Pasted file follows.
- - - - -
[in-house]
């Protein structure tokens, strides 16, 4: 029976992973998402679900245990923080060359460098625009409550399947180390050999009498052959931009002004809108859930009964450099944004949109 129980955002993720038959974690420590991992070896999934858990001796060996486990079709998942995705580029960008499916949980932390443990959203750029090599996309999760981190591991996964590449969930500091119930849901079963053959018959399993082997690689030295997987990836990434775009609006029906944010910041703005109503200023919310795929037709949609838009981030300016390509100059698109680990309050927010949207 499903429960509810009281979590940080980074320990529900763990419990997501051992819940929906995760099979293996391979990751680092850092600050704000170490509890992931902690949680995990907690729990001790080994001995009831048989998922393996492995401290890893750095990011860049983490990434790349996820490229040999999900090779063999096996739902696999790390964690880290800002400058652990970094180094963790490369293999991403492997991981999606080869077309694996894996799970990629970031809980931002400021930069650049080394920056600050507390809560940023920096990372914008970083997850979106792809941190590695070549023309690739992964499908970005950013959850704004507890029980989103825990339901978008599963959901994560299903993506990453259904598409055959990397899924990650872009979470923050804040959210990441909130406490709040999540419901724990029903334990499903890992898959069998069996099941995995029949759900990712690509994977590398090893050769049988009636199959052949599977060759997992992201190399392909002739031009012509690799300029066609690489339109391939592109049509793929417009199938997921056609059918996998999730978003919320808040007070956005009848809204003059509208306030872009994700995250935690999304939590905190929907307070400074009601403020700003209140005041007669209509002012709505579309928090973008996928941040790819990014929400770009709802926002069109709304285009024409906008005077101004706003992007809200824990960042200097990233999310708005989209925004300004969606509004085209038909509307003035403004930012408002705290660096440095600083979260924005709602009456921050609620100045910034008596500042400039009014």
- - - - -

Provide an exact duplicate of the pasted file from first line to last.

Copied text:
[in-house]
């Protein structure tokens, strides 16, 4: 029976992973998402679900245990923080060359460098625009409550399947180390050999009498052959931009002004809108859930009964450099944004949109 129980955002993720038959974690420590991992070896999934858990001796060996486990079709998942995705580029960008499916949980932390443990959203750029090599996309999760981190591991996964590449969930500091119930849901079963053959018959399993082997690689030295997987990836990434775009609006029906944010910041703005109503200023919310795929037709949609838009981030300016390509100059698109680990309050927010949207 499903429960509810009281979590940080980074320990529900763990419990997501051992819940929906995760099979293996391979990751680092850092600050704000170490509890992931902690949680995990907690729990001790080994001995009831048989998922393996492995401290890893750095990011860049983490990434790349996820490229040999999900090779063999096996739902696999790390964690880290800002400058652990970094180094963790490369293999991403492997991981999606080869077309694996894996799970990629970031809980931002400021930069650049080394920056600050507390809560940023920096990372914008970083997850979106792809941190590695070549023309690739992964499908970005950013959850704004507890029980989103825990339901978008599963959901994560299903993506990453259904598409055959990397899924990650872009979470923050804040959210990441909130406490709040999540419901724990029903334990499903890992898959069998069996099941995995029949759900990712690509994977590398090893050769049988009636199959052949599977060759997992992201190399392909002739031009012509690799300029066609690489339109391939592109049509793929417009199938997921056609059918996998999730978003919320808040007070956005009848809204003059509208306030872009994700995250935690999304939590905190929907307070400074009601403020700003209140005041007669209509002012709505579309928090973008996928941040790819990014929400770009709802926002069109709304285009024409906008005077101004706003992007809200824990960042200097990233999310708005989209925004300004969606509004085209038909509307003035403004930012408002705290660096440095600083979260924005709602009456921050609620100045910034008596500042400039009014």